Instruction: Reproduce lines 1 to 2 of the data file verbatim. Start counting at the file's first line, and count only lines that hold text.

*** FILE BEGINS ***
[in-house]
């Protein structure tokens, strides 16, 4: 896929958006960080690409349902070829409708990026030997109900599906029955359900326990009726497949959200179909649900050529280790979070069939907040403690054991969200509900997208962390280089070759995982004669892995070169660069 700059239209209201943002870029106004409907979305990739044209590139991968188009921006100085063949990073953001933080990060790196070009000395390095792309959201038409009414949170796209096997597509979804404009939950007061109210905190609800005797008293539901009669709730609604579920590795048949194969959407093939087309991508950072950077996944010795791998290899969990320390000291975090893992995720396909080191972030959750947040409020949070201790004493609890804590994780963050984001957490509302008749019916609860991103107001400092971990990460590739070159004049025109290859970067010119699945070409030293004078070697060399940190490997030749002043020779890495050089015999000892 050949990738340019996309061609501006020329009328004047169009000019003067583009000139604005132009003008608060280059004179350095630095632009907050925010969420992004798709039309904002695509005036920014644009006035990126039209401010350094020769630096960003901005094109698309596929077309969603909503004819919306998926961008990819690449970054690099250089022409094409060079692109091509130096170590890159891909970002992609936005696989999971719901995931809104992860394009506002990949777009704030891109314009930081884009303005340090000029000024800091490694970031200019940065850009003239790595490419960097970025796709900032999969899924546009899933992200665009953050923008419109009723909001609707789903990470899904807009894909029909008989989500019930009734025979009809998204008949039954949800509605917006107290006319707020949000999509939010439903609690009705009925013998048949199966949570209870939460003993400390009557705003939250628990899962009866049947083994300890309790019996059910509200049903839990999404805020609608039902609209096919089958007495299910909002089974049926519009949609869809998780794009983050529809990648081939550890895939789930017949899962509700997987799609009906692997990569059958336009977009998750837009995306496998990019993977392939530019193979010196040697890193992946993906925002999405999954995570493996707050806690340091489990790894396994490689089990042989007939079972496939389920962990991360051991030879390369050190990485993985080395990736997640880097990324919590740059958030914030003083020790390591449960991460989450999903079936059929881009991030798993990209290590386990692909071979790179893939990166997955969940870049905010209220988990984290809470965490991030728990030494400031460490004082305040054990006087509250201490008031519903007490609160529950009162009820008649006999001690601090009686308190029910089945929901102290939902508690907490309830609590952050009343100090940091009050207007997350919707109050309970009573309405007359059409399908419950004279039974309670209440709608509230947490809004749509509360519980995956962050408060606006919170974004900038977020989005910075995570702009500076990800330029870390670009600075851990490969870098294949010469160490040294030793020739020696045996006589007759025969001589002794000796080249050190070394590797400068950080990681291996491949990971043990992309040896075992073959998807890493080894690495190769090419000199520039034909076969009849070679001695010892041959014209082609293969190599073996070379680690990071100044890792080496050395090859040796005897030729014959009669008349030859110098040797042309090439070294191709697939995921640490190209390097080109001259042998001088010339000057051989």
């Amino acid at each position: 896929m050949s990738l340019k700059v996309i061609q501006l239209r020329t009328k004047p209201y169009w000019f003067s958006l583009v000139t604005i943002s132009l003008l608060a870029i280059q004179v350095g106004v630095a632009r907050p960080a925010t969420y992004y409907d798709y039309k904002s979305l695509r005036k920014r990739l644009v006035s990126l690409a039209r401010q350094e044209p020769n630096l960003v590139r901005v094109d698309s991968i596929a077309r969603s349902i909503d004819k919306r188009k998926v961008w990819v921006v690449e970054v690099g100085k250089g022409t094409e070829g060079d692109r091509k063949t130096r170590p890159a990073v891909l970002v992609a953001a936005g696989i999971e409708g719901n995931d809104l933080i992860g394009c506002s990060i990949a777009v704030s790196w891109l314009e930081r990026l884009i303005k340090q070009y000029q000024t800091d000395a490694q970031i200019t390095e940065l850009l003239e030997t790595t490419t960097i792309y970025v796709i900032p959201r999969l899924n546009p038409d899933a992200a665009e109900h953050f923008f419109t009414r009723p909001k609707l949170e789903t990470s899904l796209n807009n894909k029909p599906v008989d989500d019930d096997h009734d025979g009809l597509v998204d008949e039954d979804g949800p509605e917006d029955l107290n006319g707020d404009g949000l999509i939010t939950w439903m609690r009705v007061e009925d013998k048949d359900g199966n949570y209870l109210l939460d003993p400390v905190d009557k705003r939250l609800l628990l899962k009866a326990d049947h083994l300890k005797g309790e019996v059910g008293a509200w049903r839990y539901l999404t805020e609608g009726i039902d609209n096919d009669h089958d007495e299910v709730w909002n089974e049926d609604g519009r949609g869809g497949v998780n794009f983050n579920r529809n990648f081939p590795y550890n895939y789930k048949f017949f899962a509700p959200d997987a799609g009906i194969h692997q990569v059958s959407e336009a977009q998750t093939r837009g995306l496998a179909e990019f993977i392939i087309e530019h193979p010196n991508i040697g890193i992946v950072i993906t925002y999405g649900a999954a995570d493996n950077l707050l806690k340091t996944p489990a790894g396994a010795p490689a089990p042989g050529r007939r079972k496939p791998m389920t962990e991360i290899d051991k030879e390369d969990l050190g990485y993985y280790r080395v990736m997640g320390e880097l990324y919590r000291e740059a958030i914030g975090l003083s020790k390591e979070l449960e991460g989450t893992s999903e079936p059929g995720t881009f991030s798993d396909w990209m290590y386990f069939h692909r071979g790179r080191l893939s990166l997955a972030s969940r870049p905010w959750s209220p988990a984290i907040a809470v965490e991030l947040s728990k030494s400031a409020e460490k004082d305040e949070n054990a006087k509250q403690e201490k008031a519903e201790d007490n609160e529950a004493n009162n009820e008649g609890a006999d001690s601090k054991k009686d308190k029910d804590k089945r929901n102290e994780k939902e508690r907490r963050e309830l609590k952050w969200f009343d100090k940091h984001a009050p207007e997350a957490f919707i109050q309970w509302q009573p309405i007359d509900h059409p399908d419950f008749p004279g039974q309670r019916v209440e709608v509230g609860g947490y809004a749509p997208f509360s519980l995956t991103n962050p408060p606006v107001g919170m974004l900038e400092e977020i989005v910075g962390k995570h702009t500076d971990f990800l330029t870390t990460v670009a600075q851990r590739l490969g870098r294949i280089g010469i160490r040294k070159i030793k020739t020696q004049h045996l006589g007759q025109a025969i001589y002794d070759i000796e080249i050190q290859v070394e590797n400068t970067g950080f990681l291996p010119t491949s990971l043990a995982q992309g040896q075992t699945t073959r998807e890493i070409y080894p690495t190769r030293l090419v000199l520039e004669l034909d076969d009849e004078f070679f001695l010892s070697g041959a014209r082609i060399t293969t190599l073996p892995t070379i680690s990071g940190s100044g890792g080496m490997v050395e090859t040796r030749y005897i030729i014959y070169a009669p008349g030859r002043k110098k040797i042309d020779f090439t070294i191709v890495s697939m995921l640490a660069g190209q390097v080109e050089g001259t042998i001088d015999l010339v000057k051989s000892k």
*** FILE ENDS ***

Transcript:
[in-house]
């Protein structure tokens, strides 16, 4: 896929958006960080690409349902070829409708990026030997109900599906029955359900326990009726497949959200179909649900050529280790979070069939907040403690054991969200509900997208962390280089070759995982004669892995070169660069 700059239209209201943002870029106004409907979305990739044209590139991968188009921006100085063949990073953001933080990060790196070009000395390095792309959201038409009414949170796209096997597509979804404009939950007061109210905190609800005797008293539901009669709730609604579920590795048949194969959407093939087309991508950072950077996944010795791998290899969990320390000291975090893992995720396909080191972030959750947040409020949070201790004493609890804590994780963050984001957490509302008749019916609860991103107001400092971990990460590739070159004049025109290859970067010119699945070409030293004078070697060399940190490997030749002043020779890495050089015999000892 050949990738340019996309061609501006020329009328004047169009000019003067583009000139604005132009003008608060280059004179350095630095632009907050925010969420992004798709039309904002695509005036920014644009006035990126039209401010350094020769630096960003901005094109698309596929077309969603909503004819919306998926961008990819690449970054690099250089022409094409060079692109091509130096170590890159891909970002992609936005696989999971719901995931809104992860394009506002990949777009704030891109314009930081884009303005340090000029000024800091490694970031200019940065850009003239790595490419960097970025796709900032999969899924546009899933992200665009953050923008419109009723909001609707789903990470899904807009894909029909008989989500019930009734025979009809998204008949039954949800509605917006107290006319707020949000999509939010439903609690009705009925013998048949199966949570209870939460003993400390009557705003939250628990899962009866049947083994300890309790019996059910509200049903839990999404805020609608039902609209096919089958007495299910909002089974049926519009949609869809998780794009983050529809990648081939550890895939789930017949899962509700997987799609009906692997990569059958336009977009998750837009995306496998990019993977392939530019193979010196040697890193992946993906925002999405999954995570493996707050806690340091489990790894396994490689089990042989007939079972496939389920962990991360051991030879390369050190990485993985080395990736997640880097990324919590740059958030914030003083020790390591449960991460989450999903079936059929881009991030798993990209290590386990692909071979790179893939990166997955969940870049905010209220988990984290809470965490991030728990030494400031460490004082305040054990006087509250201490008031519903007490609160529950009162009820008649006999001690601090009686308190029910089945929901102290939902508690907490309830609590952050009343100090940091009050207007997350919707109050309970009573309405007359059409399908419950004279039974309670209440709608509230947490809004749509509360519980995956962050408060606006919170974004900038977020989005910075995570702009500076990800330029870390670009600075851990490969870098294949010469160490040294030793020739020696045996006589007759025969001589002794000796080249050190070394590797400068950080990681291996491949990971043990992309040896075992073959998807890493080894690495190769090419000199520039034909076969009849070679001695010892041959014209082609293969190599073996070379680690990071100044890792080496050395090859040796005897030729014959009669008349030859110098040797042309090439070294191709697939995921640490190209390097080109001259042998001088010339000057051989």